Review of ‘A Town Like Alice’ by Nevil Shute

For well over a century now, young women have tended to have romantic ideas of a life partner who is ‘Tall, Dark and Handsome’ a.k.a the Mills & Boon dream.

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Nevil Shute’s  A Town Like Alice                                                                                                                                              Image Courtesy – leninimports.com 

The male vision has been even more stereotyped with a rather overt focus on beauty and fairness than over brains and character. It does seem that men may be intimidated to fall for a woman of intelligence and one who knows her mind.

Jean Piaget in A Town Like Alice breaks the stereotype and that makes the book so very special and enduring even nearly 65 years after it was first published.

The book is entertaining as well as inspiring. The opening scene in London has an ageing solicitor, Noël Strachan, advising a young Jean Piaget, working as a secretary, about her inheritance that makes her a wealthy woman. But most of the money is tied up in a Trust so that she can’t just blow it away and Noël will handle her financial affairs till she is thirty-five years of age. Her benefactor uncle apparently had a poor opinion about women managing their money and felt that they end up falling prey to Golddiggers.

Jean comes across a sensible and level-headed woman when she calmly accepts the good news but decides to continue working for the interim. She has a keen mind and asks some intelligent questions that engage Noel’s attention and so begins the relationship of a lifelong mentorship.

Noël learns that Jean had seen a tough life as a young woman and was no Lily of the field. She had suffered during the Second World War when she was forced by extenuating circumstances to lead a group of women and children, trying to survive in Malaya but having to keep marching every day to different villages as no one wanted to take responsibility for their welfare. A cruel life for three years that not many survived since they did not have the will to fight on when there seemed to be no light at the end of the tunnel.

Eventually Jean was able to negotiate with a Malayan village to set up a base and help in planting rice as she cleverly realized that the men had been called to serve in the war and there was a labour shortage on hand. Still negotiating with a Village Headman, unused to engaging with women on near equal terms, was surely a tactful and diplomatic victory. Finally things normalized and she came back to England to lead a routine life.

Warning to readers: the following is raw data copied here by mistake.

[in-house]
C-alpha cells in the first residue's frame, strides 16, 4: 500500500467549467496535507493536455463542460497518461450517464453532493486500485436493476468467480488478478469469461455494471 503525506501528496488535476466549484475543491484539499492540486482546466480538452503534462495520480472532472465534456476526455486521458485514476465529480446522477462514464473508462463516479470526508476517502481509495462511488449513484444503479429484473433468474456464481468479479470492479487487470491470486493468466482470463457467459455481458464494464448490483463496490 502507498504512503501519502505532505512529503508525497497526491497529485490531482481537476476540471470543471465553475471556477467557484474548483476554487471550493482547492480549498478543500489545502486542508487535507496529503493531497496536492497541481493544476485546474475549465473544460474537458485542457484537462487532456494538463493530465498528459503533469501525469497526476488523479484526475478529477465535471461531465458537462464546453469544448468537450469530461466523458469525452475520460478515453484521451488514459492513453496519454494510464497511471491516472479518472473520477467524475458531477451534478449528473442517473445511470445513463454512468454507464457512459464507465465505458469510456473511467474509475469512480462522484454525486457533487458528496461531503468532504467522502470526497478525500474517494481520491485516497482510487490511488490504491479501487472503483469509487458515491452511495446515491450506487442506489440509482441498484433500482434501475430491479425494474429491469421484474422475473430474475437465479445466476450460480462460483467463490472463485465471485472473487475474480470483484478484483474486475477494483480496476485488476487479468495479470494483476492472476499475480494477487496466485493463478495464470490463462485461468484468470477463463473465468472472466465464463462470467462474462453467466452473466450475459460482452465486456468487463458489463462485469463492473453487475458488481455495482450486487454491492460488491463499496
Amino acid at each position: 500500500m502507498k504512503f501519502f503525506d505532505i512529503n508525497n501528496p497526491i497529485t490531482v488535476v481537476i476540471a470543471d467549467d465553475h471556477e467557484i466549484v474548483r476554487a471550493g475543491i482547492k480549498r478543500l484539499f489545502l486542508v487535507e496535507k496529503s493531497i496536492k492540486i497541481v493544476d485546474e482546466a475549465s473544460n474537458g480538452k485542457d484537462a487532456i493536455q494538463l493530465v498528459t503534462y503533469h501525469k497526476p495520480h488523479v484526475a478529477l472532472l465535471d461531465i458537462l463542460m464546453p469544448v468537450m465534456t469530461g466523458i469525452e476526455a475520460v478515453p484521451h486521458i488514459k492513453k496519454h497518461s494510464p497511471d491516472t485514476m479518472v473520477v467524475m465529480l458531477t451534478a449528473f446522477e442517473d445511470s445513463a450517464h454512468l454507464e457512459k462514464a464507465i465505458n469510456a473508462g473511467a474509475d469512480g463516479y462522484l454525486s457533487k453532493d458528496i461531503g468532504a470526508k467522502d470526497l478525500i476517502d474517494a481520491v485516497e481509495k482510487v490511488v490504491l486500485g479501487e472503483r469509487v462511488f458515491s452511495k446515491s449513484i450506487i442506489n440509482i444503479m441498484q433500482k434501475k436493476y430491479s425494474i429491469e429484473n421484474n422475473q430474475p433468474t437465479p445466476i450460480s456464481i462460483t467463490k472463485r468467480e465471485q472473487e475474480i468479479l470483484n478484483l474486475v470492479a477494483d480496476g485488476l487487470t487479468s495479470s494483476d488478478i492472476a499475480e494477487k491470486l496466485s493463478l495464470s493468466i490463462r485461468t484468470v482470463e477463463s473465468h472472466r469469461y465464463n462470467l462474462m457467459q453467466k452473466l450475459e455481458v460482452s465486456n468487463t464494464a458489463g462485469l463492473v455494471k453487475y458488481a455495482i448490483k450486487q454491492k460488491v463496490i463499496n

But she has not forgotten the hard times and wants to repay for the kindness she received from the poor villagers. And so she pays a fitting tribute to the women folk in the village by using a part of her legacy to convince the Village Headman to permit her to build a well so that the womenfolk don’t have to walk miles to just fetch water. Noël is much impressed by her quiet dignity and the strength of her character.

Next she ventures to Australia to trace an Australian soldier, Joe Harman, who helped her survive the difficult days in Malaya. In fact this episode provides the hint of romance in rather dreary settings. Joe used to regularly help her with rations and money so that they could sustain themselves, he got into bad trouble for stealing some Chickens to help them. She only knew that he was native Australian and thought that he had died in the war. Due to her recent visit to the village she learns that he survived and went back to Australia. By coincidence, Joe too has won some money and comes to London looking for her at the same time. He is a typical ‘hail-fellow-well met’ who is more of brawns than brains.The love story is surely touching and Noël, discreet as ever, manages to unite the young love birds.

Jean in her trip to Australia has seen the boondocks where Joe is based compared to the best town around i.e. Alice Springs. She sets about single-handed to change the situation and unleashes her entrepreneurial  ambitions. Each of her projects involve a significant outlay of cash and she finds means to convince Noël to loosen the purse strings and let her have the hard cash. Things are hard but she perseveres and makes a splendid success of her schemes.

We have the closing scenes of the novel showing a mixture of love and admiration that Noël felt towards this young spirited girl who, in his own words, he met forty years far too late.

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